Or how a certain Mark Z. envies meDear scapegoats, the articles I share on Linkedin, reveal it all. The social media representative for serious professionals is no more a posh version of “look at my picture perfect Facebook/Instagram life.” Want some proof? Just compare the number of views for the various articles I post on Linkedin.
The Dutch health care system, compared to the US,i is something nobody cares about, the link generated just 16 hits in two months. Remember, I worked for several years in health care finance and am connected to quite a few people from back then.ii
On the other hand, everybody seems to love the post about collecting football playing cards – and that story is in Dutch. So much for a global workforce. Perhaps it’s more my age than my professional friends, but people can’t seem to get enough of the story about how Panini, the Italian manufacturer of collectible cards withers the football 2018 championship, without Gli Azzurri (the Blue Ones), pretty well.
Me, I liked the article because it tells the story of a business that flourishes despite the odds. Guess I’m an old-school finance dinosaur. Cutting costs is easy but maintaining – or even better – growing sales, that’s what’s it all about. Besides if you cut cost when business is bad, all you are doing is help sink the Titanic faster.
From the day I joined, I disliked the hype that goes with anything people post on Linkedin. We all have these Aha moments. I call ‘m “look at me, the world’s greatest showman.” A favourite classic is a former co-worker who stated she was skilled in accounting. The lady worked as a controller. Despite that the words debit meant look to the left (door). By design credit was synonymous with look to the right (window). No surprise here, but she struggled with both terms. Does it mean she was bad at her job? No, she was respected by management for digging deeper and getting the real story. Accounting just wasn’t for her.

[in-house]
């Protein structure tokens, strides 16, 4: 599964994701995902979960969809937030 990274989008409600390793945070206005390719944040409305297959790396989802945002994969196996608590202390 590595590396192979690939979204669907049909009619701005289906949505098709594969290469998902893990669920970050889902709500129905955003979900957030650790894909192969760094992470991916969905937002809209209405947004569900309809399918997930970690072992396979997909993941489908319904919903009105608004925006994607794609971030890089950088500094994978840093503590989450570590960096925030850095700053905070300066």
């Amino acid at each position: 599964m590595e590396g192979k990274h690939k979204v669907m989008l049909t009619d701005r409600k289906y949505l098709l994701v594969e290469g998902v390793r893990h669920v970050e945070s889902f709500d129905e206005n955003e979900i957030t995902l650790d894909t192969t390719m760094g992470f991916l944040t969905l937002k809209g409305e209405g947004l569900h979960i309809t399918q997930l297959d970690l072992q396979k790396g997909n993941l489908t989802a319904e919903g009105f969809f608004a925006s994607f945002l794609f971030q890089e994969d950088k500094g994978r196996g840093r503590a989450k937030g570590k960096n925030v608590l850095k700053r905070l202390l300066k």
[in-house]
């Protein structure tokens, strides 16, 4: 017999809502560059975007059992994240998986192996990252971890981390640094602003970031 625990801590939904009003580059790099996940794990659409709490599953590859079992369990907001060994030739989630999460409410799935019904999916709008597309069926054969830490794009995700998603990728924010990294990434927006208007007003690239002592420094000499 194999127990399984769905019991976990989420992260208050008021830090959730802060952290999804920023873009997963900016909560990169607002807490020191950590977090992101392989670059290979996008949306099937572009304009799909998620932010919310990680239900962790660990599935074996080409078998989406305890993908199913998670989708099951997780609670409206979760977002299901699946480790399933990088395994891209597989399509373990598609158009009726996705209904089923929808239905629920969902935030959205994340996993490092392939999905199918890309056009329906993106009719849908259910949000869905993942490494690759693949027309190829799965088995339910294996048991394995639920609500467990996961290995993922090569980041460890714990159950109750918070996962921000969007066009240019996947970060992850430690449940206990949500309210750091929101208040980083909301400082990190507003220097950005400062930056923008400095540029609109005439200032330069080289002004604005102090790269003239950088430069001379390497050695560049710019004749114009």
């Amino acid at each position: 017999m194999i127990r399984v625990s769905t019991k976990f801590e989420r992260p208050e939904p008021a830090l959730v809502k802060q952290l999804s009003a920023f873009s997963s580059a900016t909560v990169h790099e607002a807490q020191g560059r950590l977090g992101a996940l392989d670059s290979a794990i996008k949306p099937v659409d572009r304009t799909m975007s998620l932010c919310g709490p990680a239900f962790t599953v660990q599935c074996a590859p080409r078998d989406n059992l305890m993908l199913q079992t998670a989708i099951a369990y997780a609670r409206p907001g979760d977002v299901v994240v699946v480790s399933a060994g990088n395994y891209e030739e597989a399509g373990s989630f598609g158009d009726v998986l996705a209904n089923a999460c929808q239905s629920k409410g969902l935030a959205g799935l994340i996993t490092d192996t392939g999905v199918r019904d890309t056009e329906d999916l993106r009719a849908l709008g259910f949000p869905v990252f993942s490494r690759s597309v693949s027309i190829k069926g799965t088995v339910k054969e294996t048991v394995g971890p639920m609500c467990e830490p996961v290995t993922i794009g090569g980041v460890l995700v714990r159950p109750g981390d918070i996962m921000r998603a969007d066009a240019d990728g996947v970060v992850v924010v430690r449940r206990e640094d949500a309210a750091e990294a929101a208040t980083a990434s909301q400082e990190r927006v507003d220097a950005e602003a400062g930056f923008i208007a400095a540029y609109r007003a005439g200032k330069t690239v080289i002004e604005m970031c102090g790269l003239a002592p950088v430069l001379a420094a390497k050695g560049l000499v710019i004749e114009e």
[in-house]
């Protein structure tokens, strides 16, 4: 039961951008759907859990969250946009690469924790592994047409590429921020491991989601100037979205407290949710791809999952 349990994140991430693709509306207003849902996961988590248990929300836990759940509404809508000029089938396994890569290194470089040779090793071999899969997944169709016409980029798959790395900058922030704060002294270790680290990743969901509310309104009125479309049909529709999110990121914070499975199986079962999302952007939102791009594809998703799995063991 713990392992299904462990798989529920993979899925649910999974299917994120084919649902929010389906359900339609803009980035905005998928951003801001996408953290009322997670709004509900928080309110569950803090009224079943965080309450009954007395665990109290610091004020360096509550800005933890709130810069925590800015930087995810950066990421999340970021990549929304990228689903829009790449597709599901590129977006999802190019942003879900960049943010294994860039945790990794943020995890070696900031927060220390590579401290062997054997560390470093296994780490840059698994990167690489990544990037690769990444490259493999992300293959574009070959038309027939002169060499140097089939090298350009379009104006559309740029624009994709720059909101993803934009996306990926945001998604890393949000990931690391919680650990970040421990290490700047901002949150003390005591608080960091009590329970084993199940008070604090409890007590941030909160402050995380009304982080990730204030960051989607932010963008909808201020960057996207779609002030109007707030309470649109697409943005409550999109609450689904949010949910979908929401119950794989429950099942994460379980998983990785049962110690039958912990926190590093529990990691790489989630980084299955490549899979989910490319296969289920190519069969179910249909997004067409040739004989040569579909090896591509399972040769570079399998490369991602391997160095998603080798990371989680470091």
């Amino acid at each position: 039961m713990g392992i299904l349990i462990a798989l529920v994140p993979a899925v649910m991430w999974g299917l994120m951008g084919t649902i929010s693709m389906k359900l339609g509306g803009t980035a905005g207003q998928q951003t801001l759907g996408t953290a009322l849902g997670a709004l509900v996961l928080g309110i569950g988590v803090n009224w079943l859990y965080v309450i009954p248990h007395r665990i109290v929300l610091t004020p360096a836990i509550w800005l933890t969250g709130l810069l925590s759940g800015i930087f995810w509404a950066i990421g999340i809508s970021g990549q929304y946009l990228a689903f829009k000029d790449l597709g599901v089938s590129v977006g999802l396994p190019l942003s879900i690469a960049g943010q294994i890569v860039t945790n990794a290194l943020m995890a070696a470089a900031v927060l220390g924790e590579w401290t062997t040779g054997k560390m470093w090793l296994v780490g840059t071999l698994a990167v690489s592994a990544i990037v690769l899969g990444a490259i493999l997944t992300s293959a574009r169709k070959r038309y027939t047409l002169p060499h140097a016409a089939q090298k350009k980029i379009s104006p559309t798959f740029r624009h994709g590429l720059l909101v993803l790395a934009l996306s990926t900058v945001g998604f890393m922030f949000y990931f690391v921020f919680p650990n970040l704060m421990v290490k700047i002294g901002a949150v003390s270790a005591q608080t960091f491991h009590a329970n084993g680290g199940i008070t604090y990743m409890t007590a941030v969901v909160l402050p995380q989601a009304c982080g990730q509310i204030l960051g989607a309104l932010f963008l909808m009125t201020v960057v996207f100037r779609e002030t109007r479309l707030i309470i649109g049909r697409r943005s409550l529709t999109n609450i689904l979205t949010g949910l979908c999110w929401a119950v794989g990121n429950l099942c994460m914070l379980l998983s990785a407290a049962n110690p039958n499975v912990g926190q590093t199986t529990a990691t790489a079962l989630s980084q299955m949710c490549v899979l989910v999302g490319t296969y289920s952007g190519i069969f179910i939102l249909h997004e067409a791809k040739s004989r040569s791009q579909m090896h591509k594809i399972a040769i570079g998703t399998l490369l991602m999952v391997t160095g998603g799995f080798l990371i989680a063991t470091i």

If you cannot relate to the above, have a little fun and browse your connections. While you do that, count the number of people who claim leadership skills, creative or forward looking. I can hear your growl: “if he ever becomes a leader, we’ll go bankrupt within 24 hours.” Hey, there is a reason I write this on a sunny Saturday afternoon. We all recharge our batteries during the weekend and no better way than to have a good laugh.
So my advice is, don’t take Linkedin too seriously. You need it to prove you’ve actually worked in all those magical places you’ve listed in your bio. Other than that be smart about where you apply your bragging rights.
i The Dutch DBC classicification closely follows the ICD grouping for diseases.
ii If health care finance sounds boring, think again. Averaging about ten percent of GDP globally, it literally is big business. If you like a challenge – which 99 percent of Linkedin profiles say they do – the ever changing landscape of health care finance might be just your cup of tea. Want even more of a challenge? How about retroactive legislation that leaves you scrambling for the door.
The complexity of health care finance is ill understood. When I applied for a job at the investment arm of a major Dutch bank, my future boss knew all about it. It’s one reason he hired me over other candidates.
To the credit of my co-workers, I loved it. We were a dedicated team. Everybody was prepared to go the extra mile. We had a great time, so good in fact, that ten years after we all left, we still see each other once or twice a year for dinner and drinks. Now that I think of it, it’s time to send out another invite.